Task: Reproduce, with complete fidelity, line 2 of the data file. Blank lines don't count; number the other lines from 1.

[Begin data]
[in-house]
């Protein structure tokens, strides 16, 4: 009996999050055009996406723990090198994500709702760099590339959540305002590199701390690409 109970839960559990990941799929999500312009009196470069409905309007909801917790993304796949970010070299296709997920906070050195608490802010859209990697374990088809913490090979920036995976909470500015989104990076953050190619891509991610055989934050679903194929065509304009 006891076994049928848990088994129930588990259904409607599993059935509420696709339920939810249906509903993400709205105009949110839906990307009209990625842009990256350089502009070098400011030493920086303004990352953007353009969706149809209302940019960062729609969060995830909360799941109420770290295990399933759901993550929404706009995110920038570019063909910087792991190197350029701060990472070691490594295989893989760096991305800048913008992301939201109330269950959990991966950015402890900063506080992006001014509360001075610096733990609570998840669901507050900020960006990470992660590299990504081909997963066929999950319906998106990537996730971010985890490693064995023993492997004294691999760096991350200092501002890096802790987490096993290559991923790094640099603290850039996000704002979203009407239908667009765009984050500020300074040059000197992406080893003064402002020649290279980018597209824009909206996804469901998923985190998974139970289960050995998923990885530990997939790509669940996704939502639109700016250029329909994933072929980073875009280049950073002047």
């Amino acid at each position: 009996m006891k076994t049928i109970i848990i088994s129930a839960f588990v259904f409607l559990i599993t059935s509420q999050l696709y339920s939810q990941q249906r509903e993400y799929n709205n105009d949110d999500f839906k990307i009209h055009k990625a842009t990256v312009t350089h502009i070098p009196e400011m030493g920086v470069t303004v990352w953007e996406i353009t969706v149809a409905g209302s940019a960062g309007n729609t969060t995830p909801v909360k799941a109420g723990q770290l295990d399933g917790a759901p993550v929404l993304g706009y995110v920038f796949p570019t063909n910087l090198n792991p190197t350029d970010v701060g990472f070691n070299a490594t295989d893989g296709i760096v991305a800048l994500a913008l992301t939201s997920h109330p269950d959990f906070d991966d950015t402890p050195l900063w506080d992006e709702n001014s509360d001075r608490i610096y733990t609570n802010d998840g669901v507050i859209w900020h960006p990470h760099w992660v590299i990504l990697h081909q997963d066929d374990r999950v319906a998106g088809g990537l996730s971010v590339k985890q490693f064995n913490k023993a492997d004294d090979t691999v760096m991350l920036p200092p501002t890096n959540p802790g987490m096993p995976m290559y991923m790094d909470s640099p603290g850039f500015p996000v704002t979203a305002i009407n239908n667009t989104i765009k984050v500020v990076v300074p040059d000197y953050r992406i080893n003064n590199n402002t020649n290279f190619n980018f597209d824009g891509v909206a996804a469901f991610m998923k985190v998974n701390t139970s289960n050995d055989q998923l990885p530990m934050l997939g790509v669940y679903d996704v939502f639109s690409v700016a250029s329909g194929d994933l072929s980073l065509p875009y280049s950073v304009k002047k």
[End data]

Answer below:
């Protein structure tokens, strides 16, 4: 009996999050055009996406723990090198994500709702760099590339959540305002590199701390690409 109970839960559990990941799929999500312009009196470069409905309007909801917790993304796949970010070299296709997920906070050195608490802010859209990697374990088809913490090979920036995976909470500015989104990076953050190619891509991610055989934050679903194929065509304009 006891076994049928848990088994129930588990259904409607599993059935509420696709339920939810249906509903993400709205105009949110839906990307009209990625842009990256350089502009070098400011030493920086303004990352953007353009969706149809209302940019960062729609969060995830909360799941109420770290295990399933759901993550929404706009995110920038570019063909910087792991190197350029701060990472070691490594295989893989760096991305800048913008992301939201109330269950959990991966950015402890900063506080992006001014509360001075610096733990609570998840669901507050900020960006990470992660590299990504081909997963066929999950319906998106990537996730971010985890490693064995023993492997004294691999760096991350200092501002890096802790987490096993290559991923790094640099603290850039996000704002979203009407239908667009765009984050500020300074040059000197992406080893003064402002020649290279980018597209824009909206996804469901998923985190998974139970289960050995998923990885530990997939790509669940996704939502639109700016250029329909994933072929980073875009280049950073002047």